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UFC Fight Night 42 Salaries: Diego Sanchez Steals Six Figures, While Flyweights Continue to Be Undervalued


(Lol I got dis in da bag. Photo via Getty.)

In February of 2006, former UFC fighter Lee Murray orchestrated the now-infamous London Securitas heist and (temporarily) made off with nearly $90 million dollars. It was not only considered the biggest robbery in MMA History, but the largest cash robbery in the history of the UK.

Last weekend at Fight Night 42, Diego Sanchez accomplished a similar, albeit more modest feat, successfully robbing Ross Pearson of a hard-earned decision victory and the UFC of an event-high $140,000. And in his hometown of Albuquerque, New Mexico, no less. While the New Mexico Athletic Commission’s involvement in the brilliantly executed heist remains under investigation, Sanchez appears to be in the clear. For now, at least.

Ben Henderson, on the other hand, must have renegotiated his contract at gunpoint. See what we’re talking about after the jump…

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Fight Night 40 Salaries: Brown Bonuses His Way to Six Figures, Everyone Else Not So Much


(Erick Silva trots out everyone’s favorite cat meme prior to his main event scrap with Matt Brown. Photo via Getty)

Last weekend’s Fight Night 40 card “brought the ruckus,” to put it in scientific terms. With 7 (T)KO finishes, 8 underdog victories, and a main event brawl for the ages, the event continued to carry the momentum provided by UFC 172 and ease the worries of MMA fans who might have grown complacent with the UFC’s somewhat underwhelming product in 2014 thus far.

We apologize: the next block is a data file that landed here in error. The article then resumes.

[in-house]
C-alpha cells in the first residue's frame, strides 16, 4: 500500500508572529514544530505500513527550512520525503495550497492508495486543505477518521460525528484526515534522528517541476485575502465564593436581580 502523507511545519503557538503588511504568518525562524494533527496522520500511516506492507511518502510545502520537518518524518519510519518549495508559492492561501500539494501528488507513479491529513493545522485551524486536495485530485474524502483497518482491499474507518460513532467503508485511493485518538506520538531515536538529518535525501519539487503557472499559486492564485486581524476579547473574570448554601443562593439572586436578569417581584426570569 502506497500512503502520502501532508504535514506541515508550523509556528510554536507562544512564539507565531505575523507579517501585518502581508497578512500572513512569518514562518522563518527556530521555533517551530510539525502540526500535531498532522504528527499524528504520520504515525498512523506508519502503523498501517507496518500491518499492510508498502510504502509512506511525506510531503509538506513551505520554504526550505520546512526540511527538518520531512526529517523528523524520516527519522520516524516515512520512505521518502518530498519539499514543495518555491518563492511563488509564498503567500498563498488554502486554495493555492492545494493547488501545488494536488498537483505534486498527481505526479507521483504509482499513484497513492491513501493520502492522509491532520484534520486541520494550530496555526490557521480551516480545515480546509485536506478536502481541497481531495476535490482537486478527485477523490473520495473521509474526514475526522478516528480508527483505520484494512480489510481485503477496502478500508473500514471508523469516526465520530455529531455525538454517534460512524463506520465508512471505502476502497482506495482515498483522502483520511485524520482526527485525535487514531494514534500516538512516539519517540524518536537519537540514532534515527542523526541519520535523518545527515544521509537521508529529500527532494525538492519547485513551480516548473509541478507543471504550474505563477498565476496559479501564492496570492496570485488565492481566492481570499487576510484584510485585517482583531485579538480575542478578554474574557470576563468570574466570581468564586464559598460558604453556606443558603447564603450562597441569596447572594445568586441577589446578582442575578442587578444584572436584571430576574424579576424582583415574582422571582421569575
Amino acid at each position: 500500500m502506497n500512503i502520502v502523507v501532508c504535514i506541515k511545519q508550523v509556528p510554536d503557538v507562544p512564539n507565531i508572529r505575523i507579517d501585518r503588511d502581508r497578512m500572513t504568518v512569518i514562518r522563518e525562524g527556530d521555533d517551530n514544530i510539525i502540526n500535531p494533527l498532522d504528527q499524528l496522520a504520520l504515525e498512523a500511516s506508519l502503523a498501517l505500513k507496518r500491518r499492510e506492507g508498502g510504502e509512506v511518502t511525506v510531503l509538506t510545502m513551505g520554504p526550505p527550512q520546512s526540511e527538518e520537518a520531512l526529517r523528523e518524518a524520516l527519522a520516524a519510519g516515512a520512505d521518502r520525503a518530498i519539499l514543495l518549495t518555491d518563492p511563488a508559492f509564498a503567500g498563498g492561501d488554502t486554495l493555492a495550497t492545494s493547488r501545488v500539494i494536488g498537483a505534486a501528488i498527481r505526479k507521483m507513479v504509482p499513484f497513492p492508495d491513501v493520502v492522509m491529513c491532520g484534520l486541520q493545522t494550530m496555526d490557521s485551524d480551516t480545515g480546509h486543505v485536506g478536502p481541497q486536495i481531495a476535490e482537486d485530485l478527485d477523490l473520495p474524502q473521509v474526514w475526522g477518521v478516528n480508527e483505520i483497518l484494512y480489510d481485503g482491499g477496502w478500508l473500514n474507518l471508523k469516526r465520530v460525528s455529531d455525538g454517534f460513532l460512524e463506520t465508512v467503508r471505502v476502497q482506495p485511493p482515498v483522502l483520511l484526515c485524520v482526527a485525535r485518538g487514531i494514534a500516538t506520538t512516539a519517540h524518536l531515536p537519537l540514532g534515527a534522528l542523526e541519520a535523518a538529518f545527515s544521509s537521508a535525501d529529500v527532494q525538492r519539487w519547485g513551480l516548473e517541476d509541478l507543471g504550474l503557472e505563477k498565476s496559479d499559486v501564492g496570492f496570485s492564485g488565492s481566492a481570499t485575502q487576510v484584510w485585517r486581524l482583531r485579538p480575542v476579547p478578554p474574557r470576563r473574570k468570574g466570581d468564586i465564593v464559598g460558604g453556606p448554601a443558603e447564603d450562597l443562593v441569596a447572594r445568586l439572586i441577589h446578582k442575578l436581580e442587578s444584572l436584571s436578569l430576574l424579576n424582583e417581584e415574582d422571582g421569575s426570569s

The figures for Fight Night 40, however, are what we’ve come to expect of a Fight Night event; only five guys cleared more than $40,000 (in disclosed salary, at least), and three poor bastards walked away with less than 10k for their troubles. I guess my cries for a $20,000 minimum payout per fight are still going unheard, despite my neighbors incessant noise complaints and threats to cut out my tongue if I don’t stop shouting off my porch.

The full list of salaries, along with our thoughtless and borderline incomprehensible analysis, is after the jump.

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Nate Diaz Lands Gig at NASA, Requests to Be Released From UFC Contract via Twitter


(Well, at least he didn’t call anyone a fag. Via Diaz’s Twitter.)

If we know anything about the members of Team Cesar Gracie, it’s that they’re a tightly-wound, fiercely loyal bunch. So when the news broke that Gilbert Melendez and the UFC had failed to reach an agreement on his new contract, prompting “El Nino” to sorta sign with Bellator, we figured it was only a matter of time before his Cesar Gracie counterparts jumped ship as well.

Of course, being that Melendez *was* able to reach an agreement with the UFC after calling their bluff, it comes as something of a surprise that former lightweight title challenger Nate Diaz is now asking to be released from his contract. But that’s what happened yesterday, unless Diaz’s Twitter was somehow hacked. Diaz sent out the above tweet last night, stating “It’s time for me to be on my way…?” This of course, can only mean one of four things:

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UFC 170 Salaries + Bonuses: Ronda Rousey and Daniel Cormier Both Earn $160,000 in Disclosed Pay